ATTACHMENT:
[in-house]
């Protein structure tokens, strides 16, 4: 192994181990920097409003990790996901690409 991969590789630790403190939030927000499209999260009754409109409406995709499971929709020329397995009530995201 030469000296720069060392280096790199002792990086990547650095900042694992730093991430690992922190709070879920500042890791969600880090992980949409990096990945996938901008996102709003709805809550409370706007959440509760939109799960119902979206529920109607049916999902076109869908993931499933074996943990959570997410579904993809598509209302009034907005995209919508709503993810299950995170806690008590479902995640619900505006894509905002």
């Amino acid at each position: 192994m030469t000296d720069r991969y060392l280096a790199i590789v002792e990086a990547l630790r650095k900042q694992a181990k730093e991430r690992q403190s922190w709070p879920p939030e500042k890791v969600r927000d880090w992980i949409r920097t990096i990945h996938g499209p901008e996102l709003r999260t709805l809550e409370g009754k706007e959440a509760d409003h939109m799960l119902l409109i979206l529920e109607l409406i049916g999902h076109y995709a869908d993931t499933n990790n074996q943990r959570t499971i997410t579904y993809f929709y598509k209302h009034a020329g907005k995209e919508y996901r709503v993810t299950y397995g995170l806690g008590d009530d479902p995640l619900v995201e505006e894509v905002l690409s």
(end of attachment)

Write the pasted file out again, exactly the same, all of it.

[in-house]
């Protein structure tokens, strides 16, 4: 192994181990920097409003990790996901690409 991969590789630790403190939030927000499209999260009754409109409406995709499971929709020329397995009530995201 030469000296720069060392280096790199002792990086990547650095900042694992730093991430690992922190709070879920500042890791969600880090992980949409990096990945996938901008996102709003709805809550409370706007959440509760939109799960119902979206529920109607049916999902076109869908993931499933074996943990959570997410579904993809598509209302009034907005995209919508709503993810299950995170806690008590479902995640619900505006894509905002």
């Amino acid at each position: 192994m030469t000296d720069r991969y060392l280096a790199i590789v002792e990086a990547l630790r650095k900042q694992a181990k730093e991430r690992q403190s922190w709070p879920p939030e500042k890791v969600r927000d880090w992980i949409r920097t990096i990945h996938g499209p901008e996102l709003r999260t709805l809550e409370g009754k706007e959440a509760d409003h939109m799960l119902l409109i979206l529920e109607l409406i049916g999902h076109y995709a869908d993931t499933n990790n074996q943990r959570t499971i997410t579904y993809f929709y598509k209302h009034a020329g907005k995209e919508y996901r709503v993810t299950y397995g995170l806690g008590d009530d479902p995640l619900v995201e505006e894509v905002l690409s």